Every month, a business owner is reminded of how efficient their HVAC is operating within the building; it comes in the form of a utility bill.
And while many just accept it and move on, there are many things an owner can do to make their monthly costs even more efficient.
The US Small Business Administration estimates that as much as 40 percent of the electricity used each month in a typical commercial building is for heating and cooling. Yet no matter how much you are spending every single month, the real difference between efficiency and inefficiency comes from having the right information, and using it to cut down heating and cooling costs whenever possible.
The best tip for any commercial building’s management looking to cut costs can be boiled down to one task: reducing the workload of the HVAC system. You can do that in several ways.
Start by improving a building’s insulation
All commercial buildings are insulated; building codes make it mandatory to insulate up to a certain level. Unfortunately, because most buildings are put up under strict guidance to budgets, they are usually put up with only the minimal amount of insulation. And because the company putting up the building is rarely the one managing or owning it, the two have distinctly different viewpoints on budgets. Higher insulation means better efficiencies. Whenever possible, you can increase the level of insulation and have it make immediate differences in the overall comfort level of the building’s occupants. Common measures include installing energy efficient windows and lighting systems, and redoing the roof to minimize the solar impact on the building itself.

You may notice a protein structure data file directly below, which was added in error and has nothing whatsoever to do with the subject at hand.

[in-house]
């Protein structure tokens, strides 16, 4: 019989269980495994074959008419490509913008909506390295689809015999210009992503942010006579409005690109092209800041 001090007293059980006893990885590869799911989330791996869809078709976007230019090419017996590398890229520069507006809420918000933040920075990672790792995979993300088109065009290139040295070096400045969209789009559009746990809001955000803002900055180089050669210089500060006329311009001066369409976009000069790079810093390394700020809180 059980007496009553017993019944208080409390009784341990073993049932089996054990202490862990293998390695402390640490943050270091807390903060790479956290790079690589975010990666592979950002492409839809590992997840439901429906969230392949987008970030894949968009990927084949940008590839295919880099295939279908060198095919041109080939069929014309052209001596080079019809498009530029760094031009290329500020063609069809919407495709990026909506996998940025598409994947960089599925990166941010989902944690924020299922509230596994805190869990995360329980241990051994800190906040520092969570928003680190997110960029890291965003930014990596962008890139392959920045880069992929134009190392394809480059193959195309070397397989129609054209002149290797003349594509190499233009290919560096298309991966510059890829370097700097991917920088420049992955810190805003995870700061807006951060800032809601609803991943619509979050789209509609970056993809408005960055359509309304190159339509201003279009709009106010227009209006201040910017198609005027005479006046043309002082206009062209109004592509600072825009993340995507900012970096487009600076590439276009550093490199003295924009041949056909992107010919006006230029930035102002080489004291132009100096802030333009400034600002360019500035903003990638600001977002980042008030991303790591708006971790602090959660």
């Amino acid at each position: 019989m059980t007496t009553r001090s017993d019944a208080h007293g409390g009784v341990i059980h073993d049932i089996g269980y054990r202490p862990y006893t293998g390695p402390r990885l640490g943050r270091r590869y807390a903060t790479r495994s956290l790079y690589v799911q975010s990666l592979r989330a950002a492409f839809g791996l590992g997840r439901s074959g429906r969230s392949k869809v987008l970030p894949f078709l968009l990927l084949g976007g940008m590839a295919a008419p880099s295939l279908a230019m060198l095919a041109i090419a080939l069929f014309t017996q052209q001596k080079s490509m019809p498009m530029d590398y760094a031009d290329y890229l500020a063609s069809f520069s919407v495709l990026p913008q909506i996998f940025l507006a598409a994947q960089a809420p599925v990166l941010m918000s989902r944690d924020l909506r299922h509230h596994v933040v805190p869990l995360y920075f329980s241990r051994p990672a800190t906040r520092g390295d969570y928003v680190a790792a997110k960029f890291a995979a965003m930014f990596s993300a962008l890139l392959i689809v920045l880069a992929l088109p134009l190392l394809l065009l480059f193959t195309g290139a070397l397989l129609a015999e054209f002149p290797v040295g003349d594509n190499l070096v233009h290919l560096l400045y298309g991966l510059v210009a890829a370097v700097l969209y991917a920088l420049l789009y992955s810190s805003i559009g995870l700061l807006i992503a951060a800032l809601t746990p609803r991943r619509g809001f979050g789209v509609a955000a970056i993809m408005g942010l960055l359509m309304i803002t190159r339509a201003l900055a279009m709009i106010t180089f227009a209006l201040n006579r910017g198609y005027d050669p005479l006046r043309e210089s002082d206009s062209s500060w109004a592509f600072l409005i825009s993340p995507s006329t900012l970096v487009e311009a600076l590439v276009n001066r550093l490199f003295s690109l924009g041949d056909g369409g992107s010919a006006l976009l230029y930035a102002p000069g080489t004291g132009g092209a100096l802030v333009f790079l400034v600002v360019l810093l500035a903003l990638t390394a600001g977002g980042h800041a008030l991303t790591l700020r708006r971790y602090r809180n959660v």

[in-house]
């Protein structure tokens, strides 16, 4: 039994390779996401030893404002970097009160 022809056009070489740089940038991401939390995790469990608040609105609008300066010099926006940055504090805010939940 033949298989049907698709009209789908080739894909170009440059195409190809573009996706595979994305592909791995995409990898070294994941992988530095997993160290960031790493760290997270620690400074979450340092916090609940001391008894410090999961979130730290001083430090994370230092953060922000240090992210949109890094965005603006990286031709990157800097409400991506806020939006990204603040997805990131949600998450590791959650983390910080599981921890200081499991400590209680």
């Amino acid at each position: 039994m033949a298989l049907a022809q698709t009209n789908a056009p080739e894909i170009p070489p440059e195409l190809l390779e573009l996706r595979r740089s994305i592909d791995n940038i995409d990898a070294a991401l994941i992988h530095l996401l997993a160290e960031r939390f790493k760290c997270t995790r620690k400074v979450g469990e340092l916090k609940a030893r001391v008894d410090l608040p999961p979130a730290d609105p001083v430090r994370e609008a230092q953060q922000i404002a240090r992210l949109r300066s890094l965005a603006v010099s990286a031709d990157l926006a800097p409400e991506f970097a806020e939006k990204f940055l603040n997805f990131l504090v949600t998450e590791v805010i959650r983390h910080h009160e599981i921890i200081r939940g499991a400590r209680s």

Upgrade the air conditioner
In most cases, it is more costly to keep a building cool than it is to keep it warm. Which means the first place to upgrade and make more efficient is with the air conditioning system. Today’s technology improves cooling systems greatly; even changes from one year to the next can have a big impact. Studies show that an air conditioning system today can improve efficiencies by as much as 20 percent from one built ten years ago, and as much as 100 percent as one build in the 1970s.
Consider using energy recovery ventilators
An energy recovery ventilator is a mechanical ventilation system designed to produce energy savings. They recycle energy from the building’s exhaust air, then pretreat the outside air before it enters the building. This preconditioned outside air reduces the load of the HVAC unit, and therefore reduces the required capacity of the equipment itself. In most cases, payback on an energy recovery ventilator can occur within the first three years.
Of course, how each business can fully optimize their heating and cooling system, and reduce costs for maximum efficiencies is always determined on a case by case basis. If you would like a full analysis of the effectiveness of your HVAC system, and find out how you can make little changes to save the most, give us a call today.